For years, big data has been quite the abstract theme for many investors who aren’t well-versed in data science. Indeed, many investors may still misunderstand what firms within the big data space bring to the table. From the analytics of massive data sets to tools that help enterprises better manage, visualize and interpret vast troves of data, there are plenty of different angles to play big data.
Undoubtedly, last year’s incredible surge in artificial intelligence (AI) companies put big data dynamos in the spotlight. In the AI age, data is a precious commodity with as much, if not more, value than your average precious metal.
Don’t count on the big data revolution slowing down to give investors a chance to understand the market better. With AI, it’s full speed ahead of big data companies, which may one day be indistinguishable from today’s top AI plays.
Let’s have a gander at a trio of my favorite big data stocks to hold for 2024.
Speaking of hot big data companies with skin in the AI game, we have Palantir (NYSE:PLTR), a former meme stock that shot up in mid-2023, only to consolidate violently into year’s end.
The once-famed meme stock is a prominent contractor for the U.S. government. Beyond its government work, the firm also hopes to grow sales with commercial customers with its Gotham platform. As AI becomes a must for corporations around the world, look for Palantir’s AI solutions to hit the ground running over the coming years.
For now, it’s tough to see exactly where Palantir stands in the early innings of the big data and AI revolutions. Jefferies (NYSE:JEF) analyst Brent Thill is concerned about Palantir stock’s valuation going into the new year. At 17 times price-to-sales (P/S), I’d say Thill has the right to be cautious, even if Palantir is one of the best of the big data batch.
Though AI is a real tailwind for Palantir, there’s also a significant risk that investors stand to overpay at over $16 per share. Remember, PLTR stock has already lifted off the tarmac, blasting off over 140% in the past year alone.
Snowflake (NYSE:SNOW) is a big data firm that’s built quite the ecosystem for itself in the years following its explosive 2020 IPO. The company doesn’t just have fantastic infrastructure for firms to manage and optimize its data sets but it also has been steadily adding to its roster of value-adding tools. Snowflake made a handful of intriguing acquisitions over the years, including the easy-to-use data app framework Streamlit.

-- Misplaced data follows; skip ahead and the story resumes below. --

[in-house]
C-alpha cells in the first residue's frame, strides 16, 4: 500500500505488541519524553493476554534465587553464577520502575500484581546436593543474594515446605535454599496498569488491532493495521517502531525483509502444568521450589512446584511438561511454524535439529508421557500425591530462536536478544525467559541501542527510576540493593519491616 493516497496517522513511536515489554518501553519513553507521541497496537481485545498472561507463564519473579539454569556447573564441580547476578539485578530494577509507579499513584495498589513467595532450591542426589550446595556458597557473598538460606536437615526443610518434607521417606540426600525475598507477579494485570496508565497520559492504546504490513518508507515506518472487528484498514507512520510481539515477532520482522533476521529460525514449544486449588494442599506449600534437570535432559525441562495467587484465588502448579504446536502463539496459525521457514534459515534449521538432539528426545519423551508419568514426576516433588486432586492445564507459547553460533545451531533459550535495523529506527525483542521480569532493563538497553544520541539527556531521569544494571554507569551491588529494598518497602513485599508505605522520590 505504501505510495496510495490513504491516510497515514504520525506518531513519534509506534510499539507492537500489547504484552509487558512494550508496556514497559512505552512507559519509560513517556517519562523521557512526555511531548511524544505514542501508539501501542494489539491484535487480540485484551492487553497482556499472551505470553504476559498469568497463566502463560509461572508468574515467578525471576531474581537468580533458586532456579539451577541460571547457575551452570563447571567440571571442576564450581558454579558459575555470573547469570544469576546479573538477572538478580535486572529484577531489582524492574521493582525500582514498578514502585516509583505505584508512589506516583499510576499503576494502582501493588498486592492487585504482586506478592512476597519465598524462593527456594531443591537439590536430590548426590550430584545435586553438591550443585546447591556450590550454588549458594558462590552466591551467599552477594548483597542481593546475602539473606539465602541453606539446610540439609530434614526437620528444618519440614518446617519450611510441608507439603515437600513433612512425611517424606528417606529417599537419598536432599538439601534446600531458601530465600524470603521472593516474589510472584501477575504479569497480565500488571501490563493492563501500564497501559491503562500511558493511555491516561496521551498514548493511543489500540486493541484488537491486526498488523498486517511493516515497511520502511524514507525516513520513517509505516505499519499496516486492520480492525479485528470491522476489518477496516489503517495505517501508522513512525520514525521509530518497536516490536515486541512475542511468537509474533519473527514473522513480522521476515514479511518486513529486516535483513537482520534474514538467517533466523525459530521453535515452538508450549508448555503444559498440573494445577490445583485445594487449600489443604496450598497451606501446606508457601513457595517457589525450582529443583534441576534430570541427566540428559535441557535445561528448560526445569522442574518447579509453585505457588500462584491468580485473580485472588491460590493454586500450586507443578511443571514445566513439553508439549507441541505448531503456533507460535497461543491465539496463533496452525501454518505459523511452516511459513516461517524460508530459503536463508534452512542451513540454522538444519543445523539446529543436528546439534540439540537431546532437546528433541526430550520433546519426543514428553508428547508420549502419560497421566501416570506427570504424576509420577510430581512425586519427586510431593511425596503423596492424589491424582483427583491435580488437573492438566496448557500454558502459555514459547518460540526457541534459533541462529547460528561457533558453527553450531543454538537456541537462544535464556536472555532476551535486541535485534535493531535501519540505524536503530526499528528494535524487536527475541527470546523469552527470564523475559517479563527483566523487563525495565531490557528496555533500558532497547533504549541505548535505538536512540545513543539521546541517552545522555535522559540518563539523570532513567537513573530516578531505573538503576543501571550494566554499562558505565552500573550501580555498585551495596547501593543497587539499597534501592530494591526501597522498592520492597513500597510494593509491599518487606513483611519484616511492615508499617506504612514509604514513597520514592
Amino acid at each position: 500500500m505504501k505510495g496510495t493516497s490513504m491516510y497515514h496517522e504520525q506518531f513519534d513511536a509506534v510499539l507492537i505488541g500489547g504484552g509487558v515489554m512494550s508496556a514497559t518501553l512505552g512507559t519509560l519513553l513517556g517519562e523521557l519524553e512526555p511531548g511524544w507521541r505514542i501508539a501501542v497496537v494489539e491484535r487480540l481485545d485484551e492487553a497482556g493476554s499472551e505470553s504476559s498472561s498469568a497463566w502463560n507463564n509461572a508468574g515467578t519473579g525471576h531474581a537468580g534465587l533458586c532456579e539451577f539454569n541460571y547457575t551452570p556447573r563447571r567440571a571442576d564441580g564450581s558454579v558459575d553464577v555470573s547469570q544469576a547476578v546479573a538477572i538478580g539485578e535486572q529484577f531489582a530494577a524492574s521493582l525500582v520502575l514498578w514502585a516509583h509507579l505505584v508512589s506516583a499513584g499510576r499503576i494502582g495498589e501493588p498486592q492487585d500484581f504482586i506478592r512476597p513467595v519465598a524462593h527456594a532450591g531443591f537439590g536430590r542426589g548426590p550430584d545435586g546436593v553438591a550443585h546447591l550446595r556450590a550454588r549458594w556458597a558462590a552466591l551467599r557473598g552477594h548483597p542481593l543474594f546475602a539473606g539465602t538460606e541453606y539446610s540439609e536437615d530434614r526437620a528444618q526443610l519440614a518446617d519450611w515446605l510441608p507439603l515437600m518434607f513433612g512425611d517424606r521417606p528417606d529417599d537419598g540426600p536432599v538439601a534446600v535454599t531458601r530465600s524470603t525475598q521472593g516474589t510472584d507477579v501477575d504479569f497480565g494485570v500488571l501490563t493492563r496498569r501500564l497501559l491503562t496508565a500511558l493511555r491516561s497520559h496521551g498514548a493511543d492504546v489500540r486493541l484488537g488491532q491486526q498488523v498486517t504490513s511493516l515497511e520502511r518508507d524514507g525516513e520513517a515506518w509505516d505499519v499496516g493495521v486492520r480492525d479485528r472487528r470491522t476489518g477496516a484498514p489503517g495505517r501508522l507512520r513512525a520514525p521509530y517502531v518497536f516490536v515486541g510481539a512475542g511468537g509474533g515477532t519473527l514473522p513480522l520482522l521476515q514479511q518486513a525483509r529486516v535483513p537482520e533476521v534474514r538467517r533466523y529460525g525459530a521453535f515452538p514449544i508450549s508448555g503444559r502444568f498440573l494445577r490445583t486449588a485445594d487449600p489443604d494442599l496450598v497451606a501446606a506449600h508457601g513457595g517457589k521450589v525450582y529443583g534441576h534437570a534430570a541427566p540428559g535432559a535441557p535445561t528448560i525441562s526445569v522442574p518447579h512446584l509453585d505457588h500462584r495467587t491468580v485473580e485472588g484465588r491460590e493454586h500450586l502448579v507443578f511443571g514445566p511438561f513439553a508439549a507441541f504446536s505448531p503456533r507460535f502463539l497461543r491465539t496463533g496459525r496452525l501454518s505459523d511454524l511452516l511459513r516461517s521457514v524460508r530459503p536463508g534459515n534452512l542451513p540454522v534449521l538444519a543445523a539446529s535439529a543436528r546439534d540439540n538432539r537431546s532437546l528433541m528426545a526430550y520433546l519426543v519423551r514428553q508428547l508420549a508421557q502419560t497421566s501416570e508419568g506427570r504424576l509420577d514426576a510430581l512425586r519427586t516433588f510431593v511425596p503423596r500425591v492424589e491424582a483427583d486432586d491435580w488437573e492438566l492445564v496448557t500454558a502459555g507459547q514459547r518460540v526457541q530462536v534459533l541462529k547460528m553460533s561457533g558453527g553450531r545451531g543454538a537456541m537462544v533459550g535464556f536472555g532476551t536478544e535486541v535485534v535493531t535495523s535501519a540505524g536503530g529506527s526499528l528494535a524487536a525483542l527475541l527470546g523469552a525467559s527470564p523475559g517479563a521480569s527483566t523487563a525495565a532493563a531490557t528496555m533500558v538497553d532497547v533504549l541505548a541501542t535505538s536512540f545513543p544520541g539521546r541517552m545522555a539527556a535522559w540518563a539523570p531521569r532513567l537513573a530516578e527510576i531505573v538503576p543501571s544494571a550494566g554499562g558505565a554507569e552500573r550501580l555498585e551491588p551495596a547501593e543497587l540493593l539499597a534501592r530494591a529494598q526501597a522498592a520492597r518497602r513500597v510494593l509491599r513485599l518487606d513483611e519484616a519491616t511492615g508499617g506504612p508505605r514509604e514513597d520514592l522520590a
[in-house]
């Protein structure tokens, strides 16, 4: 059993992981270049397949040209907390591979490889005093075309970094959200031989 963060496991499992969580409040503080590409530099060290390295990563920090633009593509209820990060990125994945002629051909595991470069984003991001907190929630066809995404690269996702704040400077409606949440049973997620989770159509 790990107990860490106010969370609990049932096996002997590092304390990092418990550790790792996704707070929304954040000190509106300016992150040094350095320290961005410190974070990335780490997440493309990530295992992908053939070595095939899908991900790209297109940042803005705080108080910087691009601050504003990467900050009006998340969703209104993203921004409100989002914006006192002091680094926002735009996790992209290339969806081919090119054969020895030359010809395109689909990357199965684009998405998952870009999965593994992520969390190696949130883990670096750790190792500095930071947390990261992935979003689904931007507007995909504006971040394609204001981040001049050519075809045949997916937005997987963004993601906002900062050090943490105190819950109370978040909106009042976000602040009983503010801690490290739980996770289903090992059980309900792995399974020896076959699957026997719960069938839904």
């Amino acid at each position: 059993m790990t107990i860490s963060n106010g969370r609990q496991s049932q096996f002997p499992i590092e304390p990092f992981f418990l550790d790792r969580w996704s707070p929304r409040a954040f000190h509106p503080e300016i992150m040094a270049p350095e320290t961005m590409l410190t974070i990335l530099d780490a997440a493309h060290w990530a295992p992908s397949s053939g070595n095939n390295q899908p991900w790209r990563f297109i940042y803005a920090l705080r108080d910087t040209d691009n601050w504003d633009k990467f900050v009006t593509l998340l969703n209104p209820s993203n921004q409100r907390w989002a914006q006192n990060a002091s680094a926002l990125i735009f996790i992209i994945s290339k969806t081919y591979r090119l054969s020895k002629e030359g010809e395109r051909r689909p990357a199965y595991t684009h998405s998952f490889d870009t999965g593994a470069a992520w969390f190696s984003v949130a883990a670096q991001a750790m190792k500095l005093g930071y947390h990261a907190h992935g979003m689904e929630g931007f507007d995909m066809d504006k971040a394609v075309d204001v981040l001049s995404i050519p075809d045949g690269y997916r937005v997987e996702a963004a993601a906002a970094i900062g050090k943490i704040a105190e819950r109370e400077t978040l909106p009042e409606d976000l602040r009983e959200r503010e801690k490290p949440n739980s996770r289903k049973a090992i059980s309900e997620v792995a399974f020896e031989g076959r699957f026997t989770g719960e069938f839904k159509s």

More recently, Snowflake bought up data clean room startup Samooha. In short, Samooha helps firms share their data across the cloud safely and soundly. Data sharing and governance represent segments of the Snowflake pie that could power ample growth in the future. The deal is minor in scale but will considerably improve Snowflake’s capabilities in that corner of big data.
Like with Palantir, some analysts are souring on the data cloud company following its hot past-year run and swelling valuation. Monness Crespi Hardt’s Brian White believes Snowflake may be “overrated” regarding AI. I think there’s a good chance he’s proven wrong. Snowflake stands out as a big data dynamo and a huge beneficiary as AI takes off further.
Datadog (NASDAQ:DDOG) is coming back after the disastrous plunge of 2021/22 that caused the data monitoring firm to shed around 66% of its value from peak to trough. Over the past year, shares have surged more than 74%. And in 2024, numerous analysts are pounding the table on the firm as more firms look to invest in their data capabilities.
The company remains a leader in the market of cloud-based data observability, so says Scotiabank analysts who recently started DDOG stock with an Outperform rating. At over 19 times P/S, it’s hard not to be deterred by the valuation.
Though most analysts have high hopes and positive price targets for the year, I do think it’d be prudent for the value-conscious to wait for a pullback, perhaps to the $95 level. After all, it is one of the pricier SaaS (Software as a Service) firms on the market after its recent run.
On the date of publication, Joey Frenette owned shares of SNOW. The opinions expressed in this article are those of the writer, subject to the InvestorPlace.com Publishing Guidelines.